Throughout wars, armies are constantly introducing new technologies to stay ahead of their enemies. In the Vietnam War, the Americans used Agent Orange, so their enemies would be more visible. Agent Orange was a herbicide for warm, tropical climates and the Americans and Canadians started testing this chemical in the 1940s, however, it was never tested on humans until nearly the end of the Vietnam War when it was finally discontinued in 1971. Agent Orange was a 50-50 mix of two chemicals know as 2,4,D and 2,4,5,T.
Then the final result was combined with kerosene and diesel fuel, creating TCDD or dioxins, which contained powerful carcinogenic chemicals. It was sprayed with helicopters, airplanes, vehicles and by hand on the Vietnam landscape. After the America troops started developing disease like syndromes, some faster then others, people began to question the impact of Agent Orange on the human population. Laboratories started to test Agent Orange on animals. This led to finding that the animals had contracted a wide variety of diseases, and many of them were life threatening.
A researcher with the New Jersey Agent Orange Commission in Trenton reported finding an average 10-fold excess of TCDDroughly 45 ppt in fat among 9-10 veterans who had been Agent Orange sprayers in Vietnam roughly 20 years ago.  Some of these diseases included as Diabetes Mellitus (Type II), birth defects, Chloracne, Hodgkins disease, Multiple Myeloma, Non-Hodgkins Lymphoma, Acute and Sub-acute Peripheral Neuropathy, Porphyria Cutanea Tarda, Prostate Cancer, Respiratory Cancers and Soft-Tissue Sarcoma and with possibly several other serious diseases.
The near end of the war, they finally realized that Agent Orange was highly contaminated with amounts of TCDD. The Stellman data show that veterans exposed to herbicides faced an increased risk of elevated blood pressure, benign fatty tumors, a wifes miscarriage, visual and skin sensitivity to light and symptoms of depression, as compared, with veterans who were not exposed.  Agent Orange was predominately used in Saigon, Bien Hoa and Cu Chi, these cities and towns received an estimated 19 million gallons.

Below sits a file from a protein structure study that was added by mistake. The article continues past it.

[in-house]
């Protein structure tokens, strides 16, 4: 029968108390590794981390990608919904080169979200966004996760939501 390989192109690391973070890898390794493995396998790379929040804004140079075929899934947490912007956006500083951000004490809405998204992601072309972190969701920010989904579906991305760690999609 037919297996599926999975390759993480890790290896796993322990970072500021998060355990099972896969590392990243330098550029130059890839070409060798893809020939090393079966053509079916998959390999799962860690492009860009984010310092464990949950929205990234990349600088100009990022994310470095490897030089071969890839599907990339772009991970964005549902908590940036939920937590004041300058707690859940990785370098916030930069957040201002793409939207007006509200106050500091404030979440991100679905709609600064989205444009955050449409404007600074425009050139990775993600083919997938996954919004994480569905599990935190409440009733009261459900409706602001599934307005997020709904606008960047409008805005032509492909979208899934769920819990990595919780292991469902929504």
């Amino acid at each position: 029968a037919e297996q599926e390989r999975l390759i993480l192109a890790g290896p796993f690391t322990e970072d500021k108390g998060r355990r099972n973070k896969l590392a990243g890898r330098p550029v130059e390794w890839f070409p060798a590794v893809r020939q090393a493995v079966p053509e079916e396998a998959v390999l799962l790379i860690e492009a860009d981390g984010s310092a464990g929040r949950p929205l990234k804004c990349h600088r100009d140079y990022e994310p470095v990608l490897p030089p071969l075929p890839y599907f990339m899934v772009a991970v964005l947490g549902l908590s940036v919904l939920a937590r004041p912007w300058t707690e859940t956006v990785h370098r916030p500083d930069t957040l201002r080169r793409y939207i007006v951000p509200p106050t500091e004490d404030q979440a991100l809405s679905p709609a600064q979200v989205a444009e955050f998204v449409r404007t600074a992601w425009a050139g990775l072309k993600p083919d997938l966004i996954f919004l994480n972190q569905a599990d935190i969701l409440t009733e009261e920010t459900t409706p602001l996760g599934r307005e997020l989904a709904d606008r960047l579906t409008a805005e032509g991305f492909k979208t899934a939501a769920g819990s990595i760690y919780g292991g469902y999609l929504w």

The Environmental Protection Agency has called it one of the most perplexing and potentially dangerous chemicals ever to pollute the environment.  These places were heavily sprayed because the U. S. forces wanted the land bare of any camouflage, so the enemies would have no chance to hide, or ambush them. Even though Canadian Troops opted to omit themselves in battle of Vietnam, as it was not their war. They provided TB clinics, doctors and nurses, which were very helpful to the Americans for the aid of the wounded.
They were also providing things that were not as useful such as bomb bays, bulk explosives and helicopter parts; this did not do much help for the Americans at all. As the Canadians created a Defense Production with the Americans, this occurred through the 1960s. The economy was being fueled by the arms industry. The NDP Leader of the time, Tommy Douglas, called it blood money to the tune of more than $300-million a year.  This eventually led Canadas unemployment rate to below four percent.
Canada was also apart of the Agent Orange testing. They tested it in CFB Gagetown, but only on vegetation, not the living. At the time it was thought to be quite safe for people. Then the formula was altered to make it more effective-for wiping out whole forests in Vietnam.  Pierre Elliot Trudeau tried to end the funding of the arms and chemicals trade to the Americans, but his reign only occurred after it was already too late.
As he quotes, If it were a question of morality and if I felt that it were bad to sell arms to the United States in a moral sense then I would have to feel that its bad also to sell them nickel and asbestos and airplane components.  Dr. Le Cao Dai directs the Agent Orange Victims Fund of the Vietnam Red Cross. His occupation is to help the people that been contaminated with Agent Orange. Not only the war heros, but also the farmers and families that have been affected by this horrible contamination.
Dai also treated the North Vietnamese wounded soldiers, and remembers seeing the American planes flying overhead. But until no he realizes that they were spraying Agent Orange in the air. But at this time I did not know what kind of chemicals the Americans were using. Then I saw the problems our people were beginning to suffer. There were many cases of malaria and cancer.  As soon as the Americans found out this terrible defect in Agent Orange, and it was a mistake they decided to help the veterans of war.
They also provided some veterans with special compensation. One of the court cases drew $180 million dollars from the makers of Agent Orange. In Conclusion I believe from doing this research on Agent Orange came me to believe it was a great catastrophe. Its also hard to believe that Canada was as much responsible as the Americans, but everyone does stupid things when under pressure, as the Americans and Canadians did in the Vietnam War. For future wars test all the possibilities on the non-living and living before introducing a new chemical into the battlefield.